Justia Election Law Opinion SummariesArticles Posted in Supreme Court of Georgia
Camden County v. Sweatt, et al.
Camden County, Georgia appealed a superior court's denial of its “Petition for Writ of Prohibition and Other Relief” concerning an order entered by Camden County Probate Judge Robert Sweatt, Jr., setting a special election for a referendum on whether resolutions authorizing the County’s purchase of land for a rocket launch facility should have been repealed (the “Referendum”). The County claimed the Referendum was not authorized under Subsection (b) (2) of Article IX, Section II, Paragraph I of the Georgia Constitution, which established home rule for counties (the “Home Rule Paragraph”) and that the results of the Referendum are a nullity. As a result, the County argued that the superior court erred in denying its petition for writs of prohibition and mandamus against Judge Sweatt and its petition for a judgment declaring that the Referendum was not authorized under the Constitution. After review, the Georgia Supreme Court disagreed and affirmed the superior court. View "Camden County v. Sweatt, et al." on Justia Law
Camp v. Williams, et al.
This case was a dispute over who could run for Chief Magistrate Judge of Douglas County, Georgia in the November 2022 election. After the incumbent successfully challenged the qualifications of the only person who qualified to run for the Democratic nomination, the Douglas County Democratic Party Executive Committee purported to name a replacement. That led to another challenge, this one by the incumbent’s husband (a registered voter eligible to vote in the election), contending that the substitution was improper. The superior court agreed that the Douglas County Board of Elections and Registration (the “Board”) was not legally authorized to allow the substitution, but ruled that the statutory vehicle through which the challenge was asserted — OCGA § 21-2-6 — covered only challenges to a candidate’s qualifications to hold office, not whether the candidate fulfilled the necessary prerequisites to seek office. The Georgia Supreme Court granted an application for expedited consideration in the light of the rapidly approaching election, and reversed. "Code section 21-2-6 allows the challenge here because 'qualifications,' as that term is used in the statute, includes all of the prerequisites for seeking and holding office. The substitute candidate did not properly qualify to seek office, so the Board lacked authority to put him on the ballot. And because electors have an interest in having the community’s government offices filled by duly qualified officials, the Board’s decision allowing an unqualified candidate on the ballot violated a substantial right of an elector." View "Camp v. Williams, et al." on Justia Law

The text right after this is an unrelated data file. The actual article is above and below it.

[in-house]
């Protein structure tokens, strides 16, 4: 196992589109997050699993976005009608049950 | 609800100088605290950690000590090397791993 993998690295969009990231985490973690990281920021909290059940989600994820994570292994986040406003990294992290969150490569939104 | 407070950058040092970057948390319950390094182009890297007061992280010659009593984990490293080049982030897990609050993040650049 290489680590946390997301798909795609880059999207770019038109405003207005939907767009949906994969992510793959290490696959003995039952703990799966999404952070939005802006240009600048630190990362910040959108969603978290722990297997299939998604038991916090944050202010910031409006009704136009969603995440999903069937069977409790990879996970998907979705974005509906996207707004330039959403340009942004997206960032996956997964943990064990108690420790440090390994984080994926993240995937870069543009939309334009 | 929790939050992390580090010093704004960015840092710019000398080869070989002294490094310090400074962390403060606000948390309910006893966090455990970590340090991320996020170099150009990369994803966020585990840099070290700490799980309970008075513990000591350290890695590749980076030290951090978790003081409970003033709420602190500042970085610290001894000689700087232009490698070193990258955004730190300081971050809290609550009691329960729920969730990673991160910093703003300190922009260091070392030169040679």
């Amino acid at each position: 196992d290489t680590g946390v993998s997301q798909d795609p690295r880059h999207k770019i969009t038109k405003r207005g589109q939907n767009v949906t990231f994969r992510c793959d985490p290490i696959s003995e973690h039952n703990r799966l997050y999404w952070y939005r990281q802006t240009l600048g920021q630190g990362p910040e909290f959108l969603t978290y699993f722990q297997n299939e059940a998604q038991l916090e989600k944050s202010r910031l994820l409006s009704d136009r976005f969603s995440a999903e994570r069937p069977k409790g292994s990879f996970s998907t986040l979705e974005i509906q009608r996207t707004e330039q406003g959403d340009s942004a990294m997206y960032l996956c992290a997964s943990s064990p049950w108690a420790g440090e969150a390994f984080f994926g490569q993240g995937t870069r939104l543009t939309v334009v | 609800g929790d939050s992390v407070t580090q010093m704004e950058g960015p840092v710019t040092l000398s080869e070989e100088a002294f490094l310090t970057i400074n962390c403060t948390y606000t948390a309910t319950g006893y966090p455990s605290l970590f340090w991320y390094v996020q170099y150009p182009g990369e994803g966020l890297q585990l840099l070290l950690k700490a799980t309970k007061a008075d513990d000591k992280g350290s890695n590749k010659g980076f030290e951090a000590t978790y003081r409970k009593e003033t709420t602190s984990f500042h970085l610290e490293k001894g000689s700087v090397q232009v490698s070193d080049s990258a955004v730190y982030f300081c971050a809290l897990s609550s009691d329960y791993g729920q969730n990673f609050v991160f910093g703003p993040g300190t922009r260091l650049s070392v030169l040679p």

Posted in: Constitutional Law, Election Law, Supreme Court of Georgia
Schmitz v. Barron et al.
Warren Schmitz contested the results of the November 3, 2020, election to fill the seat for Georgia House of Representatives District 52. The certified election results showed that 17,069 votes were cast for Shea Roberts, and 16,692 votes were cast for incumbent Deborah Silcox, thus making Roberts the winner by 377 votes. Claiming a variety of irregularities, Schmitz filed a timely petition in Fulton County Superior Court on November 25, 2020, to contest the results of the House District 52 election. On April 22, 2021, that petition was dismissed by the superior court based on its determination that Roberts had to be served with the notice of the election contest under OCGA 21-2-524 (f) and its finding that Schmitz failed to exercise diligence to see that Roberts was properly served. On appeal, Schmitz contended these determinations were erroneous and that the trial court lacked the authority to dismiss the case on this basis. However, the Georgia Supreme Court agreed with the superior court that OCGA 21-2-524 (f) required candidates to be served with notice of the election contest. "Moreover, because the findings of the superior court with respect to diligence are supported by the record and because dismissal of the election contest was within the superior court’s discretion, we affirm." View "Schmitz v. Barron et al." on Justia Law
Smith v. Long Cty. Bd. of Elections & Registration, et al.
Appellant Bobby Smith ran against Teresa Odum for the office of Probate Judge of Long County, Georgia on June 9, 2020. Following Odum’s victory, Smith filed a petition to contest the Election results, alleging there were: (1) irregularities committed by election officials; (2) illegal votes cast in the election; and (3) wrongfully rejected votes (collectively “irregularities”). After a three-day bench trial, the trial court concluded that the evidence was insufficient to cast doubt on the results of the Election and denied the petition. Smith appealed, asserting in four related enumerations of error that the trial court erred by not ordering a new election. After review, the Georgia Supreme Court determined seven ballots should have been rejected: “Those seven ballots are not sufficient to place the results of the Election in doubt given the nine-vote margin of victory in this case.” Finding no error in the trial court’s denial of Smith’s petition to contest the Election, the Supreme Court affirmed the trial court’s judgment. View "Smith v. Long Cty. Bd. of Elections & Registration, et al." on Justia Law
Posted in: Election Law, Supreme Court of Georgia
Bell v. Raffensperger
Andrew Bell challenged the denial of his application for mandamus and injunctive relief in which he sought to compel Secretary of State Brad Raffensperger to include Bell’s name as an independent candidate on the ballot for the November 3, 2020 election for Georgia House District 85. Among other things, Bell claimed that he collected the signatures required for him to qualify as a candidate, and that the trial court erred by not requiring the Secretary to place Bell’s name on the ballot. Because the November 3, 2020 general election is over and the ballots have been printed, cast, and counted, however, the Georgia Supreme Court concluded there was no such ballot upon which Bell could still be placed, thus the Court could not grant Bell the relief he requested. This appeal was dismissed as moot. View "Bell v. Raffensperger" on Justia Law
Posted in: Election Law, Supreme Court of Georgia
Rhoden, et al. v. Athens-Clarke County Bd. of Elections, et al.